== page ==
KARACHI: Pakistan’s financial experts said on Tuesday the government should discuss the recent floods and their impact with the International Monetary Fund (IMF) to create fiscal space for itself to spend on relief and rehabilitation activities after the global lender approved an immediate disbursement of $1.1 billion to the country.
The IMF decision was taken in an executive board meeting in Washington on Monday, bringing its financial assistance to Pakistan under a bailout package signed in 2019 to about $3.9 billion.
The revival of the loan program has come at a time when Pakistan is witnessing its worst floods triggered by torrential monsoon rains that have killed over 1,100 people and destroyed large infrastructure and farmlands.
“It is important to ask the IMF for an adjuster to be able to spend on rescue and relief efforts in the wake of the floods,” Dr. Khaqan Najeeb, a former adviser to the ministry of finance, told Arab News. “Pakistan can also seek some money under the rapid financing instrument available with the fund which we also tapped previously [during the COVID-19 pandemic].”
“The IMF is the best anchor for Pakistan, considering the country’s balance of payment challenges and the uncomfortable position of $7.8 billion in the central bank’s reserves which can barely cover over a month of imports,” he continued.
The delayed IMF approval resulted in disorderly movements in Pakistan’s currency and stock markets.
“We can hope that the revival of the IMF program will give confidence to the jittery markets and that the worst dollar credit crunch that Pakistan faced over the last couple of months is now over,” Najeeb said.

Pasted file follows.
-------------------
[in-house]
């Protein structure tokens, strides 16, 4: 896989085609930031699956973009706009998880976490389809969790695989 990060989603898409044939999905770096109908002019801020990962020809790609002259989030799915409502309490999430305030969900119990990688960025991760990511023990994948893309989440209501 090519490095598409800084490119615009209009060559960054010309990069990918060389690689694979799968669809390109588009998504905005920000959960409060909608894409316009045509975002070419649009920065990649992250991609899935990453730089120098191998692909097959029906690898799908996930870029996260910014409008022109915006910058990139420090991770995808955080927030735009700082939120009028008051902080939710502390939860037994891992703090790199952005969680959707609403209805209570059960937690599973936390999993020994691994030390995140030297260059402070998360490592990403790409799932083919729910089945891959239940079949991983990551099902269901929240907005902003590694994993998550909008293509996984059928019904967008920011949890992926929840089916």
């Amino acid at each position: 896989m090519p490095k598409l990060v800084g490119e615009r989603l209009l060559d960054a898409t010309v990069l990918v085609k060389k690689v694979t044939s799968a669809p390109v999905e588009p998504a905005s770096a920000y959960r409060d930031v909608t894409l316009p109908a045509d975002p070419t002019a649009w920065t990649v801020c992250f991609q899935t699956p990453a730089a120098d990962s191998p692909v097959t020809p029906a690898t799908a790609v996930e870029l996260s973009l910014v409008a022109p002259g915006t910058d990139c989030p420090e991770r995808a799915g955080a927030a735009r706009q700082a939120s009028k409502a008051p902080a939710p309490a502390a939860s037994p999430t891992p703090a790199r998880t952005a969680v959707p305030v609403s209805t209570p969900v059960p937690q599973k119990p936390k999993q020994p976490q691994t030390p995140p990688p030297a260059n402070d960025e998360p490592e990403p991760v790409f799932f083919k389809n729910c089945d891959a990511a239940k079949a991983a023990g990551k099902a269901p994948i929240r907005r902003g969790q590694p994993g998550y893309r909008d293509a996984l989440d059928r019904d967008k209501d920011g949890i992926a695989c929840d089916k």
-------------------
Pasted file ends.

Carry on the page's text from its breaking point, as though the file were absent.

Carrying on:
Pakistan’s stock market, which recently displayed a bearish trend, gained more than 400 points after opening on Tuesday. The rupee also appreciated against the dollar in the early trade.
“All eyes are now on global oil prices and local political situation,” Muhammad Sohail, chief executive officer of Toplines Securities, told Arab News.
“We believe that after the IMF endorsement, more dollar funding for Pakistan is likely from bilateral and multilateral agencies along with other sources which will support the foreign exchange reserves,” he continued. “This will also bring stability to the national currency which had recently been under pressure due to uncertainty surrounding the IMF program, especially after the differences between federal and provincial administrations.”
The IMF acknowledged on Monday that Pakistan was at a difficult economic juncture, though it continued to insist on the implementation of tough structural reforms.
“Accelerating structural reforms to strengthen governance, including of state-owned enterprises, and improve the business environment would support sustainable growth,” Antoinette Sayeh, deputy managing director and acting chair of the lending agency, said in statement.
“Reforms that create a fair-and-level playing field for business, investment, and trade necessary for job creation and the development of a strong private sector are essential,” she added.